Police arrested the three female staff on December 4. The women worked at a nursery school in Susono City, Shizuoka Prefecture, where between June and August they allegedly held toddlers upside down hit their heads, and even threatened them with knives.
Investigations into similar allegations are ongoing at two other children's facilities.
In Toyama City, central Japan, two female workers in their 20s are suspected of assaulting children at a care center by dragging them and poking them with a stick, among other acts.
And in the northeastern city of Sendai, staff at a daycare center are accused of forcing children to eat in nothing but their underwear.
Confronting teachers is taboo
A welfare ministry survey found there were 345 cases of abuse at children's care facilities in fiscal 2019.
The former head of a daycare center in the Kanto region suggests the problem may be even greater than the official figures suggest.
"The cases that surface are just a fraction of the total. In fact, something close to abuse took place at my facility too," says Yamada Hanako (not her real name).
When asked what "close to abuse" meant, Yamada said a number of teachers would punish children by banishing them to the corridor, or even deliberately making them cry.
She went on to say that she would sometimes ask the teachers to stop. But at the same time, she admitted feeling reluctant to interfere, despite her seniority and experience.
"I would feel something isn't right, and felt sorry for the children. But it has long been taboo for a teacher to confront another teacher. And that made it hard to put my foot down."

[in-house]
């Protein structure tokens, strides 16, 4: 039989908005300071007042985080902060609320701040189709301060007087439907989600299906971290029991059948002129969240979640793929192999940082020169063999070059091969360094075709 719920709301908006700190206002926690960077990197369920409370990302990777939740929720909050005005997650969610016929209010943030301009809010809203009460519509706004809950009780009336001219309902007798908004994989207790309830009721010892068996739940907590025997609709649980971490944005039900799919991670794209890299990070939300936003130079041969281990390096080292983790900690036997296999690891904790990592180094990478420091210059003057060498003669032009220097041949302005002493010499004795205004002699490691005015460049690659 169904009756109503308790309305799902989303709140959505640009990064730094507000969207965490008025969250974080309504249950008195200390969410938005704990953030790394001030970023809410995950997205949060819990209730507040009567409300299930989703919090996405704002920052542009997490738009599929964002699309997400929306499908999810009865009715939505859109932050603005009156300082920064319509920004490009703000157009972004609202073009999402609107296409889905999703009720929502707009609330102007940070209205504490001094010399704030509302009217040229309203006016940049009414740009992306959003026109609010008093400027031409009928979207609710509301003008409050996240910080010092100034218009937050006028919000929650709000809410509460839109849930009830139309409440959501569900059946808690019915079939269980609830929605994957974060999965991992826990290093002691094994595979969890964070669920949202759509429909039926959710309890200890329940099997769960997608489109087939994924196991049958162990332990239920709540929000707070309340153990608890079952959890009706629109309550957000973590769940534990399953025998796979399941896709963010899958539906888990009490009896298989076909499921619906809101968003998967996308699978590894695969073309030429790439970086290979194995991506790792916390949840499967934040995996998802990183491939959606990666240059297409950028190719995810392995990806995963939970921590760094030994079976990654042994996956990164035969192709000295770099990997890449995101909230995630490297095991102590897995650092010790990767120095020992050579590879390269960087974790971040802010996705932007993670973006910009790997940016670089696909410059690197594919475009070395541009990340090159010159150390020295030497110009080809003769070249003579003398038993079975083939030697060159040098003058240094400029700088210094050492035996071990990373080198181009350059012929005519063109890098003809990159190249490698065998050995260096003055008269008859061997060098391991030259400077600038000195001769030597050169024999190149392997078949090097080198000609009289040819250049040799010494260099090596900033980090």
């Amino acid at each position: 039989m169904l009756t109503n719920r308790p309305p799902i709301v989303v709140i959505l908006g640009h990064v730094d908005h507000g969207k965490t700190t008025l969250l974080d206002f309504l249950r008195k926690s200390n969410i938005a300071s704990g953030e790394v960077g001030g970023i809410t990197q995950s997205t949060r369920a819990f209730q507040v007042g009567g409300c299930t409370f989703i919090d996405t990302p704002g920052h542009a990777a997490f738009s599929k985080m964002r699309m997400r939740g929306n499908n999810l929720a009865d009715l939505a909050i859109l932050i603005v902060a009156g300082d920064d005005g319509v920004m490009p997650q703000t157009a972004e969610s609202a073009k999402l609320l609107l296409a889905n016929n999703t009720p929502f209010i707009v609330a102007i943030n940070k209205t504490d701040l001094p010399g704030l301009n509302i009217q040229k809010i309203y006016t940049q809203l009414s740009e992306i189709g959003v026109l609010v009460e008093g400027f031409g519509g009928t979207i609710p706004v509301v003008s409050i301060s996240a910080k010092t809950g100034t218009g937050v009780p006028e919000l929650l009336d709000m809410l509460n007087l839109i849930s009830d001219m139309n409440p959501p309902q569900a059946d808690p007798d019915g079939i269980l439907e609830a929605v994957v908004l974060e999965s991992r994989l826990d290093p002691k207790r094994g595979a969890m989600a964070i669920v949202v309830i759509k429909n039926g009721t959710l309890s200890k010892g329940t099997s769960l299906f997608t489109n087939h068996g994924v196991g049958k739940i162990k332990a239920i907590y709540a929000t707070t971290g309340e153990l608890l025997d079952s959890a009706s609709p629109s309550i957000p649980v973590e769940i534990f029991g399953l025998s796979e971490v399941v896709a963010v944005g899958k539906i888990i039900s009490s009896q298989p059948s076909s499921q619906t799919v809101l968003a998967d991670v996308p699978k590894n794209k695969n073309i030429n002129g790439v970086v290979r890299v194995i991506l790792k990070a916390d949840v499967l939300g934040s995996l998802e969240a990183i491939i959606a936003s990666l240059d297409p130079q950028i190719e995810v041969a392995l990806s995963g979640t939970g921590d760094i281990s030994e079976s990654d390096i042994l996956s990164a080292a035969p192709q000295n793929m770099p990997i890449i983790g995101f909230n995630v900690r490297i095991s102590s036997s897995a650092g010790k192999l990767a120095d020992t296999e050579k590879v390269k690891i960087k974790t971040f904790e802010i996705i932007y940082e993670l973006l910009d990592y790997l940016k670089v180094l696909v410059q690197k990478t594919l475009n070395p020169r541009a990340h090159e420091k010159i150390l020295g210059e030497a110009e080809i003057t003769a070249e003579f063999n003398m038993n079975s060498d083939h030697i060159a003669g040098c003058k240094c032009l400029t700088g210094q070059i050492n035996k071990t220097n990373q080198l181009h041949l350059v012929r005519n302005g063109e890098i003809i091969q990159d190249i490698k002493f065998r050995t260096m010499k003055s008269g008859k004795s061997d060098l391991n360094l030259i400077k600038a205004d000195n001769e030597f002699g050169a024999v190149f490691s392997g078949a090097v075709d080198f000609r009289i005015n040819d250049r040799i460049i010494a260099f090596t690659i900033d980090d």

A similar environment appears to have manifested at the nursery school in Susono. City officials released documents from the facility suggesting other staff witnessed or heard about the abuse, but turned a blind eye.
'Too many kids per teacher'
Experts are also sounding the alarm on severe working conditions.
In Japan, the number of children under the care of a single nursery school teacher is legally determined by age. Typically, that means a maximum of three kids under the age of one; up to six aged between one and two; and as many as 30 aged four and above.
"One teacher needs to care for 20 three-year-olds, but there should be two or three adults," says Murayama Yuichi, who heads Hoiku Kenkyusho, a child care research institute.
"The abuses in Susono could take place elsewhere, and so the government should fully address the problem by improving the working environment," he says.
Industry woefully understaffed
But securing more workers will not be easy. Japan suffers from a chronic labor shortage, and the problem is especially pronounced in the childcare industry. There are almost two job openings per job seeker -- much higher than other sectors.
The government plans to carry out another survey to shed more light on the scale of the abuse. In the meantime, parents and industry professionals are growing more concerned.
"Nursery school teachers often have to work overtime due to staff shortages," says the former daycare center head Yamada. "And it's likely that some take their frustrations out on the children.